Cubs fans, if you thought the team mascot was up to no good after hours, you may have been taken. A group of five, three of which are unnamed, have been named in a lawsuit filed by the Cubs, accusing the group of trademark infringement, injuring the team’s reputation, and unfair competition.
More, via the Associated Press:
The team accuses those behind the fake mascot of demanding tips for photos, making “rude, profane and derogatory remarks and gesticulations,” and punching a man at a bar near the ballpark. The punch, which was caught on video, was posted on YouTube and was widely viewed. The Cubs say fans were confused and thought the official team mascot had thrown the punch instead.
The lawsuit wants the defendants to stop using the character and requests “deliver for destruction” the costume’s components. It also is seeking payment for damages and legal fees.
The Cubs debuted a new mascot earlier this year, pictured above, named Clark. As far as we know, Clark has a clean record.
ESPN’s Jerry Crasnick reported on Monday that the Angels have received inquiries from multiple teams concerning starter Hector Santiago. He adds that the club is willing to listen to offers. Jon Morosi of FOX Sports and MLB Network reports that the Marlins are among the teams that have inquired.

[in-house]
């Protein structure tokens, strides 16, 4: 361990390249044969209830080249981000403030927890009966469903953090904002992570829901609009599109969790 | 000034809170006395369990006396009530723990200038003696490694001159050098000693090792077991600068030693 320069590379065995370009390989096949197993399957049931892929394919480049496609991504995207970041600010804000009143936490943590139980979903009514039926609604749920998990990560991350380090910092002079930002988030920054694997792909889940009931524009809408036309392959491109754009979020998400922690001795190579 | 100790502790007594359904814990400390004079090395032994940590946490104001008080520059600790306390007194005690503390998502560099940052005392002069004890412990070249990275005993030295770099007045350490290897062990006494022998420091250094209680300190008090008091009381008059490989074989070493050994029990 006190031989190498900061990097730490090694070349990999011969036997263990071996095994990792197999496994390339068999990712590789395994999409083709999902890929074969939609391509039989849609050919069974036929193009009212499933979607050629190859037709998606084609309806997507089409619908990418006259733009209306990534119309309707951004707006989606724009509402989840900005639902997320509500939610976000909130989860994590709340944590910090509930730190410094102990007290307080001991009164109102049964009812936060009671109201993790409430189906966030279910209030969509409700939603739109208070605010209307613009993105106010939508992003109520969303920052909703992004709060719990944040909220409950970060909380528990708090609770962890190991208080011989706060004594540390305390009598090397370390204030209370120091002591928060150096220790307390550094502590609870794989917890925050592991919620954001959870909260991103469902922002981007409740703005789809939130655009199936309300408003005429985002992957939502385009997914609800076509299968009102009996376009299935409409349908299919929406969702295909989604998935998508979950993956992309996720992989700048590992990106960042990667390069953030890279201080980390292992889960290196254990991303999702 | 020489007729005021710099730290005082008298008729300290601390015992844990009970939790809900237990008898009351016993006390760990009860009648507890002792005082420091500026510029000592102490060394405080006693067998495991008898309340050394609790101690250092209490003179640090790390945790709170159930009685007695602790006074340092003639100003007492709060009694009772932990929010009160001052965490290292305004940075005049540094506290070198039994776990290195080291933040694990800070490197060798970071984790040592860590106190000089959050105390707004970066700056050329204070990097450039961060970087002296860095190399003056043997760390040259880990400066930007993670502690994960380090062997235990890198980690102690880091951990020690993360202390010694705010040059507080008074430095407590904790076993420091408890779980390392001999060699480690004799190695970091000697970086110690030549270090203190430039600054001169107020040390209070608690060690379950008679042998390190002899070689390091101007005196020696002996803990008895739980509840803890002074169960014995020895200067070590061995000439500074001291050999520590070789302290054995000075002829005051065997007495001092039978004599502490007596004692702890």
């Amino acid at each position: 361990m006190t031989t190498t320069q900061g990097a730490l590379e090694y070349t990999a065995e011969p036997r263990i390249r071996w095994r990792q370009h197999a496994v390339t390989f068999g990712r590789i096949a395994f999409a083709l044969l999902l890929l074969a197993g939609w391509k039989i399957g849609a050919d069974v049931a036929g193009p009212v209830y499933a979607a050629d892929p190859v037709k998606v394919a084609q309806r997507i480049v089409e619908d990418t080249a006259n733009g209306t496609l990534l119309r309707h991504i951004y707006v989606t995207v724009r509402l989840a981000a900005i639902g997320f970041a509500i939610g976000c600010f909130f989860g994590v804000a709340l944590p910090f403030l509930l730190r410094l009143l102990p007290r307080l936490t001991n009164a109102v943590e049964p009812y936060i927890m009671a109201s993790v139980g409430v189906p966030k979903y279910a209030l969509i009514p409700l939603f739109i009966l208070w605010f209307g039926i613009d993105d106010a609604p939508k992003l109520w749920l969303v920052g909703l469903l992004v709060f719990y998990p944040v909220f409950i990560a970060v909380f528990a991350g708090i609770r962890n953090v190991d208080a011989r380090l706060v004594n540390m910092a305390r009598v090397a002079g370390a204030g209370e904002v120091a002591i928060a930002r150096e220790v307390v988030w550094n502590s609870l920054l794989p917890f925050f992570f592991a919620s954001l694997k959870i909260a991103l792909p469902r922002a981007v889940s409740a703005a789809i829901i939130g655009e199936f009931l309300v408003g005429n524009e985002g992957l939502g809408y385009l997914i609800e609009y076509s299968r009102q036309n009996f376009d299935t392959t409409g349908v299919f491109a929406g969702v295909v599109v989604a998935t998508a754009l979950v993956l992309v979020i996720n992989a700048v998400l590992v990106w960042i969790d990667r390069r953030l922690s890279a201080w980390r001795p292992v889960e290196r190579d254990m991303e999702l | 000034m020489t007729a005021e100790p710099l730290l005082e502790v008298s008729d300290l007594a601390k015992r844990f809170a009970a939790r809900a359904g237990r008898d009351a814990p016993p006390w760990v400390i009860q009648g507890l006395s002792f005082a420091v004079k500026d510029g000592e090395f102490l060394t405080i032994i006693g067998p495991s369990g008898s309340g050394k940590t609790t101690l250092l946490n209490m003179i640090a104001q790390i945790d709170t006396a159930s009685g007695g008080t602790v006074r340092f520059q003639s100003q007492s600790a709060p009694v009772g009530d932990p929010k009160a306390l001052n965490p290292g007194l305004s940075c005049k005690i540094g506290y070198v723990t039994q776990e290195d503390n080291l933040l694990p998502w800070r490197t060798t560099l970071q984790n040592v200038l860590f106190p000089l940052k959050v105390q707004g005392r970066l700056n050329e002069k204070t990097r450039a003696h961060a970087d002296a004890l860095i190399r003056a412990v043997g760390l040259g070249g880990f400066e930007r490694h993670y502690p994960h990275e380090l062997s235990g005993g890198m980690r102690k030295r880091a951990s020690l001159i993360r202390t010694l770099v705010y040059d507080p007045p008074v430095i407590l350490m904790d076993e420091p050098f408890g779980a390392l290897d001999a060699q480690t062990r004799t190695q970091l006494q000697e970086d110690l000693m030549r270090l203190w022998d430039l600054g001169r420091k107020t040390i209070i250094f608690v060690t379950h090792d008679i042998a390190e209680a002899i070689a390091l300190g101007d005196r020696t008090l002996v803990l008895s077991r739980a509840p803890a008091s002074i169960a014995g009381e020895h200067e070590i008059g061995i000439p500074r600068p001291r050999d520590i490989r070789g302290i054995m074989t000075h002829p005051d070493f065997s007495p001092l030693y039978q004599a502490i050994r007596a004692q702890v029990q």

Santiago, 28, has pitched to a 4.32 ERA with 96 strikeouts and 47 walks in 110 1/3 innings. Sabermetric statistics such as FIP, xFIP, and SIERA think the lefty has pitched even worse than his ERA indicates however, pitting 2016 as his worst performance to date.
Santiago is earning $5 million this season and will enter his third and final year of arbitration eligibility going into 2017.
We also learned earlier that, in an effort to bolster their starting rotation, the Marlins have also shown interest in Wade Miley of the Mariners and Jeremy Hellickson of the Phillies.
The Rangers placed DH Prince Fielder on the disabled list last week due to more neck discomfort. On Friday, Fielder met with Dr. Drew Dossett, who performed spinal fusion surgery on Fielder in 2014 for a herniated disk in his neck. Dossett has recommended another procedure, so Fielder will undergo season-ending surgery this week, Jeff Wilson of the Fort-Worth Star Telegram reports.
Fielder was having a rough season, batting .212/.292/.334 with eight home runs and 44 RBI in 370 plate appearances. He played in only 42 games in 2014, but returned in 2015 looking more like his old self. Unfortunately, neck and back issues are notoriously difficult to fix. Hopefully, this upcoming procedure does the trick for Fielder.
Fielder is owed $24 million per season through 2020, with the Tigers paying $6 million of it per season.